I’m a morning person, which means I get up in the morning. But don’t talk to me until I’ve had breakfast and I start to feel human again. And why’s that? I’m starving. I haven’t eaten for 12 hours making me hangry. Besides, breakfast is the most important meal of the day, isn’t it?
I’ve always ate breakfast. As a kid, each morning when I got up I would grab the box of Corn Flakes or Cheerios, pour it in a bowl, add milk along with sugar (unless it was something like Frosted Flakes, then I’d skip the sugar), and without much fuss, have my breakfast. While it satisfied my hunger there was probably as much nutrition in the cardboard box the cereal came in than the cereal itself (minus the milk of course).
When I was young, my parents encouraged my siblings and me to eat breakfast. Back then there were these Kellogg’s TV commercials that said kids who start their day off with breakfast did better in school. Sounds pretty good, although it never dawned on me to think who were the kids who didn’t have breakfast. I now know they tend to be the more economically deprived kids who miss breakfast, and these kids have greater challenges in life than just missing breakfast.
Throughout the day, my meals would increase in size so that lunch was bigger and dinner was the biggest of all. Nothing like pushing back from the dinner table with your pants tight around the waist.
As I got into the field of cardiac rehabilitation, I started to hear things like: Eat Breakfast Like a King, Lunch Like a Queen and Dinner Like a Pauper. Based on this, I had it all wrong, as did many millions of the cereal-eating legion. So if I eat breakfast like a King, should I just eat more cereal (and become the King of Cereal)? Somehow I don’t think that was the idea. I was told we also need to get protein in our breakfast as well; that little bit of milk splashed on my flakes didn’t cut it.
One of the earliest bits of evidence I came across about breakfast was from the National Weight Loss Registry in the US. The registry is a volunteer database of people who have lost weight (fat primarily) with the aim of trying to understand the successes of weight loss. In 2002 it reported that nearly 80% of the 3000 members ate breakfast regularly. The news spread like wildfire; breakfast was essential to weight loss. Not one to buck a trend, I got on that bandwagon saying how important it was. No one seemed to mention that study also found no difference in total daily calories between those who ate and the 20% who didn’t eat breakfast.
Over the years, the notion breakfast was essential for weight loss grew. It wasn’t until much later that randomized (comparison) studies emerged. These studies generally found no difference in short-term weight loss between people eating breakfast compared to skipping breakfast. Another study reported that people who skipped breakfast made up for the missing morning calories later in the day, suggesting that skipping breakfast isn’t a great weight loss strategy either. However, with these studies being less than four months, the long-term implications aren’t clear, and we know sustaining weight loss is difficult.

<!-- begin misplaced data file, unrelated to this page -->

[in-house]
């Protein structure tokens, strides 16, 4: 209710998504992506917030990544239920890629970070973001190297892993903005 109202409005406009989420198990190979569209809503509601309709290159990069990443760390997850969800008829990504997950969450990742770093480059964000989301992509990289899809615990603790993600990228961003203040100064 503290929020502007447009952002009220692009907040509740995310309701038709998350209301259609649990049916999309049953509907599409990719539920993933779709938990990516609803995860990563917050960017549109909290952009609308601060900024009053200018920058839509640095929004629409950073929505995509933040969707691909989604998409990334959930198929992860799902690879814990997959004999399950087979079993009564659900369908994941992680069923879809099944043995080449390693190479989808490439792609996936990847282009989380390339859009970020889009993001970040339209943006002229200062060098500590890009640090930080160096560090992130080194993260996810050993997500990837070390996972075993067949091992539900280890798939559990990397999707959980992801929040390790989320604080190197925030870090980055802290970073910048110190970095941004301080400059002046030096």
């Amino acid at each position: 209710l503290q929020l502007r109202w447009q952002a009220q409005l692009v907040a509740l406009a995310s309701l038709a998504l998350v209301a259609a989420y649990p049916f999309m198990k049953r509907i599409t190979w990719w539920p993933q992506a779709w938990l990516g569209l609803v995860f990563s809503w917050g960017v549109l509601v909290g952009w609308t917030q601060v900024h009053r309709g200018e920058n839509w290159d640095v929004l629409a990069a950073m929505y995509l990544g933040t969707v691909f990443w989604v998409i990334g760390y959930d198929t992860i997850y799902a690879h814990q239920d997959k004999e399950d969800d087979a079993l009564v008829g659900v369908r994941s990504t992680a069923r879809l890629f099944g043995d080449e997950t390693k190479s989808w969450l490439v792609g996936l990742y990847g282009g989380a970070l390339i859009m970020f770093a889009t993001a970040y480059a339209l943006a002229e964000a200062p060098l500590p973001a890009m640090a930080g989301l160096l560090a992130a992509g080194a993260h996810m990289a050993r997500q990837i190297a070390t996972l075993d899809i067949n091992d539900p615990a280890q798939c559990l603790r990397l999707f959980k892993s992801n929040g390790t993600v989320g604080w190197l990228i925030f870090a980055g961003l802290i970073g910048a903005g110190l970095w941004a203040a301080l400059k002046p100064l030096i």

Now weight loss isn’t the end all and be all (nor should it be). There are other potential health consequences to keep tabs on. A cross-sectional study found that breakfast skippers have a 2.5 fold greater risk for atherosclerosis compared to non-skippers. A comprehensive review of long-term studies noted a 21% increase risk for diabetes with breakfast skipping.
It’s possible that eating breakfast could just be a marker for other healthy habits (people who eat breakfast tend to be more health conscious) and breakfast itself could have nothing to do with long-term health. However, a number of well-conducted short-term studies indicate skipping breakfast can adversely affect blood sugar metabolism, which may be at the root of the higher risk for diabetes. This makes sense as our body is starving from fasting so long and extended fasting may not be beneficial over the long-term.
While it’s unclear if breakfast is more important than any other meal, having breakfast may be the better than not having it. So then why do people skip it? Some people do so thinking it will lower how many calories they eat and help lose weight, but the studies above show that isn’t the case.
Another reason people give is not having enough time in the morning. I find this a bit hard to believe. Breakfast doesn’t have to take a lot of time. Things like yogurt and having hard boiled eggs in the fridge (you can boil a whole week’s worth in a few minutes the evening before) are simple, ready-made meals. There’s also a lot more choice in cereals (i.e. more nutritious ones) than there used to be. A number of my friends have yogurt and fruit smoothies in the morning they can take with them on their morning commute.
Armed with all this information, I continue to eat breakfast and I have carried on the family tradition of nagging my kids to have breakfast. I have made some changes in what I eat trying to diversify away from simple cereal. Some mornings I’ll have eggs and toast, or oatmeal, or peanut butter and toast. All very adventurous you might say. But it’s hard to break a nearly 50 year habit and I still eat cereal on most mornings but have switched to cereals higher in fibre and protein. These I find more satisfying and keep me full throughout the morning.